Data center software provider CiRBA has released version 8, which adds Microsoft Hyper-V support to its Control Console, which enables organizations to optimize infrastructure for high density. The CiRBA platform, which focuses on automated capacity management, already supports VMware ESX, IBM PowerVM, and Red Hat Enterprise Virtualization.
“The shift toward cloud is placing less emphasis on the specific hypervisor technology, and more on the capabilities it provides,” said Andrew Hillier, CTO and co-Founder of CiRBA. “Having a scientific way to make hosting decisions across all hypervisors and hosting platforms really opens up the playing field, and allows organizations to focus on the bigger picture of enterprise-level supply and demand.”
Concerns about vendor lock-in and hypervisor costs are driving more and more organizations toward multi-hypervisor adoption. In fact, according to research by Torsten Volk of EMA, 82 percent of organizations plan to adopt more than one hypervisor.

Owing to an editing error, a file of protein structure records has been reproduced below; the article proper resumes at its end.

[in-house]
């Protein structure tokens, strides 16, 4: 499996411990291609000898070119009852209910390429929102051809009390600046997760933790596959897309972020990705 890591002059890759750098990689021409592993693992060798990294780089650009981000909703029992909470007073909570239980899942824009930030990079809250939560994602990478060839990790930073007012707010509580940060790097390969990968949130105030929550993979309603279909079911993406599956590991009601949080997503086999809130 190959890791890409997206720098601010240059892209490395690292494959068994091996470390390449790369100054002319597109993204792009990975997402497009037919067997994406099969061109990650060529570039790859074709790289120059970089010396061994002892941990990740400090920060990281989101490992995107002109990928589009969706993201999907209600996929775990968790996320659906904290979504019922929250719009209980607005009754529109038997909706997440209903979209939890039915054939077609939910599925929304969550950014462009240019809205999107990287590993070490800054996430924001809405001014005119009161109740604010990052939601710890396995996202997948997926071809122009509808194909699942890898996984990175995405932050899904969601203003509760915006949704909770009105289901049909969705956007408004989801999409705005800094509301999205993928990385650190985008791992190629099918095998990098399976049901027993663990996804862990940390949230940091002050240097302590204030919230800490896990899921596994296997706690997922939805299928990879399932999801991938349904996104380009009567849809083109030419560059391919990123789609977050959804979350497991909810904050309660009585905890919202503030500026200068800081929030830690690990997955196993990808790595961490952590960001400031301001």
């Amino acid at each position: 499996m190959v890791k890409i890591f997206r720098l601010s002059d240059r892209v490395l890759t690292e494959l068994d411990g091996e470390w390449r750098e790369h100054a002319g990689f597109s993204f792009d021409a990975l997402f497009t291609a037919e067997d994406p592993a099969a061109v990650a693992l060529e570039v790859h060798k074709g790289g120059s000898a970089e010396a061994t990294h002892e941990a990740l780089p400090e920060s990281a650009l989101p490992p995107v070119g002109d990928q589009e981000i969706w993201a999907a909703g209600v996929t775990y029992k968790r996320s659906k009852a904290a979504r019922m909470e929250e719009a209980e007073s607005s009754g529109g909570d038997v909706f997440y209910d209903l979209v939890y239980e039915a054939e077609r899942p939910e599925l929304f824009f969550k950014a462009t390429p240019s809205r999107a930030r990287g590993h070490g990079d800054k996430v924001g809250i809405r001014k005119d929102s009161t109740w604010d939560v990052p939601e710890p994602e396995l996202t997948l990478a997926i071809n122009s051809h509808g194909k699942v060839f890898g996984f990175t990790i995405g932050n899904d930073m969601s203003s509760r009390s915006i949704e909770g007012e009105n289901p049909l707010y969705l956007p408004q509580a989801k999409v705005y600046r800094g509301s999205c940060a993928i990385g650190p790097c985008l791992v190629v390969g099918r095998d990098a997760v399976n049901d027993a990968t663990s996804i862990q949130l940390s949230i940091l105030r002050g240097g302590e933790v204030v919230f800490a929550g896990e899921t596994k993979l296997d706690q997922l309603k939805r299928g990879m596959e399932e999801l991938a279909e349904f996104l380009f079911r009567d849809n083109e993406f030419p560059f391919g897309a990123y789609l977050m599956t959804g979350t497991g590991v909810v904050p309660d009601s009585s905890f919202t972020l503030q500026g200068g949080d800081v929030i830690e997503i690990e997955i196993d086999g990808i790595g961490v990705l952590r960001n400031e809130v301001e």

“We are getting demand for Hyper-V,” said Hillier. “We want to make sure that we cover all the major technologies that businesses use, and lets them choose new options. The beauty of the control console is we can see the same thing for a multitude of environments – the components are widely different, but the view is uniform. It allows companies to use one paradigm for all of their infrastructure.”
Version 8 also includes the new Reservation Console announced last fall. The reservation console automates the entire proves of selecting the optimal hosting environment for new workloads and reserving compute and storage capacity. In combination with CiRBA’s cross-platform support, it allows customer to automate “fit for purpose” placements for new workloads across multi-hypervisor, multi-SLA, and multi-site virtual and cloud environments.
Multi-hypervisor adoption, particularly within private clouds, can present a significant management challenge for organizations in determining which workloads should be hosted on each respective platform. In order to help combat the complexity, organizations need to change how they make workload placement decisions.